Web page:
By Jeremy Appel
(AJNews) – A Chabad rabbi is trying to get kosher food served to Jewish inmates in Alberta’s carceral institutions, but says the provincial government isn’t taking his concerns seriously.
Rabbi Ari Drelich, Executive Director of Chabad Lubavitch of Edmonton says this issue has been on his radar for a while, but last time he tried to do anything about it the inmate in question was let out of the Edmonton Remand Centre.
In February 2020, he was prompted to bring the issue to the attention of then-justice minister Doug Schweitzer, but to no avail.
“There was an individual who was there for two years and did come from a religious background, and try as we may we were not able to secure kosher food for him,” said Drelich. “The time came that I felt, you know what, once and for all we have to make this situation right.”
Quebec, Manitoba, Ontario and British Columbia all offer kosher options for inmates, which Drelich says is a protected right under section 2 of the Canadian Charter of Rights and Freedoms, which guarantees freedom of religion.
He says Chabad has worked with carceral institutions on a case-by-case basis. “Although they were nice, and on the odd time accommodated us, unfortunately it was not something they were prepared to do on a regular basis,” Drelich said.
“When we tried contacting the government officials, they basically brushed it off. They’re not looking for more work.”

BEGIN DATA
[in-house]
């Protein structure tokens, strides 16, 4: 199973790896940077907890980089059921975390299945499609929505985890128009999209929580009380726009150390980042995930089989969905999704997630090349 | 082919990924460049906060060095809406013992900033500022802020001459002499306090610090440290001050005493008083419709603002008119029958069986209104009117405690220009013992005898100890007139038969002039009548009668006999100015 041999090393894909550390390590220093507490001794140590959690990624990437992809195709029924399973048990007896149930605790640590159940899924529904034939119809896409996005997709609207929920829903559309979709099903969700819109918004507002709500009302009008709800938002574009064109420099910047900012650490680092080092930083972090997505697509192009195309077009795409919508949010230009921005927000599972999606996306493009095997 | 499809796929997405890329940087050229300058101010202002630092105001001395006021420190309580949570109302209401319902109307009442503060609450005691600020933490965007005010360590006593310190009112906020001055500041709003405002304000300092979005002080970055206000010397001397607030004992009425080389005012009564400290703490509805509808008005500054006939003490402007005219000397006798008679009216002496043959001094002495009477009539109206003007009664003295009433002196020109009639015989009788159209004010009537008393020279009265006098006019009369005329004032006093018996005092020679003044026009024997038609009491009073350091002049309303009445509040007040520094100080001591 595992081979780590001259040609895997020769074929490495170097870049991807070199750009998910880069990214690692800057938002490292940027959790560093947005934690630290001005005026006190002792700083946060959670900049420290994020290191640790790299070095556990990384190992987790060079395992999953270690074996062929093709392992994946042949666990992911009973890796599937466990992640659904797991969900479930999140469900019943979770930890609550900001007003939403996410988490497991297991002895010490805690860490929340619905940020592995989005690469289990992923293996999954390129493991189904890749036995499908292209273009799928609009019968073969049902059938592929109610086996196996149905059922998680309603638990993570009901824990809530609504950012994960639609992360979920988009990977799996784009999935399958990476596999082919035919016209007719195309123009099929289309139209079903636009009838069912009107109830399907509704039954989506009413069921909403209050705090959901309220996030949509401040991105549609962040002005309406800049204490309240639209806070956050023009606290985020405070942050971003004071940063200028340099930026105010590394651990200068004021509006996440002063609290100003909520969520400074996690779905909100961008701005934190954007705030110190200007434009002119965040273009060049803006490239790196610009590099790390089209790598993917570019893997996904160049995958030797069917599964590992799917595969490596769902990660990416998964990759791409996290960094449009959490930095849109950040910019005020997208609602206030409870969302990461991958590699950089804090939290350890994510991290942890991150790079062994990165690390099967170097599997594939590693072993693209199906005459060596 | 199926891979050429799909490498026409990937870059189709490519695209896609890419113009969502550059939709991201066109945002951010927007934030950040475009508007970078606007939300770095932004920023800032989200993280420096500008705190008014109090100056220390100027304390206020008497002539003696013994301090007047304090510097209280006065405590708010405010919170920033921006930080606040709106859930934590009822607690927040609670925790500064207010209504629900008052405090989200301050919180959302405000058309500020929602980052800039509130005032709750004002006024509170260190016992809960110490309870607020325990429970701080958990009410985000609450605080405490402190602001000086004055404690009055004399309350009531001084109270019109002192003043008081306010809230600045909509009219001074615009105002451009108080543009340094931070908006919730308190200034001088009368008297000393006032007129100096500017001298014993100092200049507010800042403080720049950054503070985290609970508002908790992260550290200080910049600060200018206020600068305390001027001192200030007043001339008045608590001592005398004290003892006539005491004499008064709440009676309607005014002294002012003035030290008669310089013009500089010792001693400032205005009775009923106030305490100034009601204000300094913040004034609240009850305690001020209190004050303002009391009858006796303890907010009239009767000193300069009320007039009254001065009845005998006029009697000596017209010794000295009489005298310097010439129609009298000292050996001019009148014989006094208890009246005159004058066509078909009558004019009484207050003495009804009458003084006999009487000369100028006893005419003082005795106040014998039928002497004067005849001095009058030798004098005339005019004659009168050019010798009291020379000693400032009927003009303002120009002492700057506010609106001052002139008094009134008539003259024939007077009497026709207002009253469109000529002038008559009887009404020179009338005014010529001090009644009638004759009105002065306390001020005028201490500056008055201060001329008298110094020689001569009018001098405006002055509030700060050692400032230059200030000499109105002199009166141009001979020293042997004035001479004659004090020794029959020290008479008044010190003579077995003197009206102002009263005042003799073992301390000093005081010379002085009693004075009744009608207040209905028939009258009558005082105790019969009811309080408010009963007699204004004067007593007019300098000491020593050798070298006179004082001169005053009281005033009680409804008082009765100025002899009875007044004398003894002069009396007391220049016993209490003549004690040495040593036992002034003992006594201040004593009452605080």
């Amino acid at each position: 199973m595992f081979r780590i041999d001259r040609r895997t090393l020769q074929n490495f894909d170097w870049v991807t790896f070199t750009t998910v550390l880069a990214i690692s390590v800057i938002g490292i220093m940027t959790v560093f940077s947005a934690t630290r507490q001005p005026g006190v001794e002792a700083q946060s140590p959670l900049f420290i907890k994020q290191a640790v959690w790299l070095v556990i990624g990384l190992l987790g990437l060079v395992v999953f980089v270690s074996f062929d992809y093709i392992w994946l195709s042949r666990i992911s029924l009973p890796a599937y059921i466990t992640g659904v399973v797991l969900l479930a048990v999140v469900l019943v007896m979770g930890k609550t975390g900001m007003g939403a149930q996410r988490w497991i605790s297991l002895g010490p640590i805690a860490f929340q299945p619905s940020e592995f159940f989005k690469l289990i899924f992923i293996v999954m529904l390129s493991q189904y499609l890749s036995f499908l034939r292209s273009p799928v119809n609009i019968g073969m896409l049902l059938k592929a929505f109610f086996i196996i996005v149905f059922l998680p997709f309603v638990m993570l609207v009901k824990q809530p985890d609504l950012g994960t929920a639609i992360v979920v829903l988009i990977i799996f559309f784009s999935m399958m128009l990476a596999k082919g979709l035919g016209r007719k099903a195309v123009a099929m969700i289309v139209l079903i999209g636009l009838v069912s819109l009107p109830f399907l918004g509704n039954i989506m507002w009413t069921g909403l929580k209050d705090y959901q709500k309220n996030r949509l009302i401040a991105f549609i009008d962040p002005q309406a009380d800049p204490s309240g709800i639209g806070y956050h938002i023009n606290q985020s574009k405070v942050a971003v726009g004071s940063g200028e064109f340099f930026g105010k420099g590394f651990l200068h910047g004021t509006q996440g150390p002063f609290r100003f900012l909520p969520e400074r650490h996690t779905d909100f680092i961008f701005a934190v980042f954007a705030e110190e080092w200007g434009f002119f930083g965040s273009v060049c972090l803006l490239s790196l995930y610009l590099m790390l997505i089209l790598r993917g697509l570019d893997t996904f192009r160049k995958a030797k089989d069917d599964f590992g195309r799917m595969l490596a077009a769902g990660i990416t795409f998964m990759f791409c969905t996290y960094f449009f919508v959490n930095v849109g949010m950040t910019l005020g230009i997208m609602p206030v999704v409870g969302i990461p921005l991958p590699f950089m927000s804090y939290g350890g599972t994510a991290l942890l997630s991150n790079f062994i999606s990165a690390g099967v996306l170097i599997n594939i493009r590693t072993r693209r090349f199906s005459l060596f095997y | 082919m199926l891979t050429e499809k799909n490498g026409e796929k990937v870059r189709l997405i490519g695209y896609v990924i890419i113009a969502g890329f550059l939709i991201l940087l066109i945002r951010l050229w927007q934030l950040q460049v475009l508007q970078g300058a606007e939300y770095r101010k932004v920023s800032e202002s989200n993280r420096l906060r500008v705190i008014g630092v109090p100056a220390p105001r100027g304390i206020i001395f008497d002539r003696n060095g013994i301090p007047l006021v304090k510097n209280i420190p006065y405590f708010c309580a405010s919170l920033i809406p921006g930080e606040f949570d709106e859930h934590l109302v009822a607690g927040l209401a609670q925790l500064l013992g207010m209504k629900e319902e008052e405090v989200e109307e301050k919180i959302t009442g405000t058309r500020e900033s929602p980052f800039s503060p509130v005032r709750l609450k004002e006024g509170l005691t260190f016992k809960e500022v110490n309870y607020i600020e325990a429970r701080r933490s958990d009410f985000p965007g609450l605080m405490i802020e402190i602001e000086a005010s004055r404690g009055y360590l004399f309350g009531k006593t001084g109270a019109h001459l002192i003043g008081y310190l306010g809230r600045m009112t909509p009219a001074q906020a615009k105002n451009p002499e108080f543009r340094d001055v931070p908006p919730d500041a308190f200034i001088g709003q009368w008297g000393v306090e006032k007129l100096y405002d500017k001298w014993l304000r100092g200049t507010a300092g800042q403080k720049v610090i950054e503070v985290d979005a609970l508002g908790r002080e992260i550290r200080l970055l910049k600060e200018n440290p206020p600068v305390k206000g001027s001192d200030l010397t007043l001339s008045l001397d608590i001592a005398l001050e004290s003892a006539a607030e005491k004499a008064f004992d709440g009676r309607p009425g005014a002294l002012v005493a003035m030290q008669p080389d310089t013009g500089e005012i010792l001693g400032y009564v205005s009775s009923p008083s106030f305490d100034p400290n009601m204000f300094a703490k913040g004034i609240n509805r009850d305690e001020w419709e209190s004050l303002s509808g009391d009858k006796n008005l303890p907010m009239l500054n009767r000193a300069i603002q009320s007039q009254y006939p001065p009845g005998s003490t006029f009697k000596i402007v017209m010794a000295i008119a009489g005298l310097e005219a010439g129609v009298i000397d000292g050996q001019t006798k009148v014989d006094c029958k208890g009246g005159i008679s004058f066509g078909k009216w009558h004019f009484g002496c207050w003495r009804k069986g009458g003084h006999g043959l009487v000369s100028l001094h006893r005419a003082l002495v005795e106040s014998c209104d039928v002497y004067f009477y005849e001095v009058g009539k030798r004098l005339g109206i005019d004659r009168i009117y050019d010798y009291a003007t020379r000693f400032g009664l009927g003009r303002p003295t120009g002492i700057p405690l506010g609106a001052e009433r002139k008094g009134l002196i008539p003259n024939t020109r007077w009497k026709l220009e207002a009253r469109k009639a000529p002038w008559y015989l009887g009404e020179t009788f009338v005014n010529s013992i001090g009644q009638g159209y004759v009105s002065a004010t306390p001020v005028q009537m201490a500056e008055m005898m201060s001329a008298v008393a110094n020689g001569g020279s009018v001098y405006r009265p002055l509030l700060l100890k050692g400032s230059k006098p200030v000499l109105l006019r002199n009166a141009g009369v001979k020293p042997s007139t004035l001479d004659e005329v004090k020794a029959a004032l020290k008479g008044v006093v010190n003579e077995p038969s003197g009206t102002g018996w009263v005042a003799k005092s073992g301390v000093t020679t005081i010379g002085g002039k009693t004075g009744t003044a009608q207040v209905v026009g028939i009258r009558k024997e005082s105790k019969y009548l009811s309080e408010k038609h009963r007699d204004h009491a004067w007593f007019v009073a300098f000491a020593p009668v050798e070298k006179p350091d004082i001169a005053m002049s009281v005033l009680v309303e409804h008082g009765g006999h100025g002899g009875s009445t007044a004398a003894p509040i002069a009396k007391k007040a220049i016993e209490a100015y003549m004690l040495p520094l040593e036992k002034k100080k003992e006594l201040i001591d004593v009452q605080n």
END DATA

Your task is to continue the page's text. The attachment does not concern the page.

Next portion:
Justice Ministry spokesperson Katherine Thompson told AJNews that Alberta’s jails and prisons “provide reasonable cultural and religious meals for inmates”.
In response to an earlier human rights complaint, the ministry spoke to another rabbi about giving vegetarian and vegan options to kashrut-observant inmates.
“The rabbi found these options to be an acceptable alternative to traditional kosher meals. The independent Alberta Human Rights Commission has confirmed this acceptability as well,” said Thompson.
This was the same line touted by Schweitzer and his successor Kaycee Madu, whom Drelich also reached out to. Both said that if he thinks the government isn’t doing enough to secure kosher food for inmates, Drelich should launch a Charter challenge in court or complain to the Alberta Human Rights Commission.
Drelich says vegetarian and vegan meals may be “kosher-style” but they’re not kosher unless they’re cooked in a kosher kitchen.
“We don’t know who this mysterious rabbi that they engaged with, who told them that things are good the way they are,” he said. “No bonafide rabbi would say anything like that, because it’s not true.”
The ministry said they’re unable to identify the rabbi or their congregation due to privacy issues.
Since the government wasn’t listening, Drelich went to his local MLA, New Democrat Lorne Dach (Edmonton-McClung), who brought it up in the legislature.
Dach said Drelich’s goal is “to obtain a quick and simple resolution to what he considered to be a breach of Charter-protected religious rights” and that Drelich shouldn’t have to go through the costly and time-consuming legal process.
“For a government that prides itself on red tape reduction and good relations with our volunteer sector, this is a very counterproductive and disrespectful position for the minister to take in response to a very dignified and simple request,” Dach said during a late-March legislature session.
“He simply asked: may I have a short meeting to make my case? This can be solved without cost. Minister, please meet with Rabbi Drelich.”
Premier Jason Kenney said he was unaware of this situation and will look into it.
Jeremy Appel is a Local Journalism Initiative Reporter.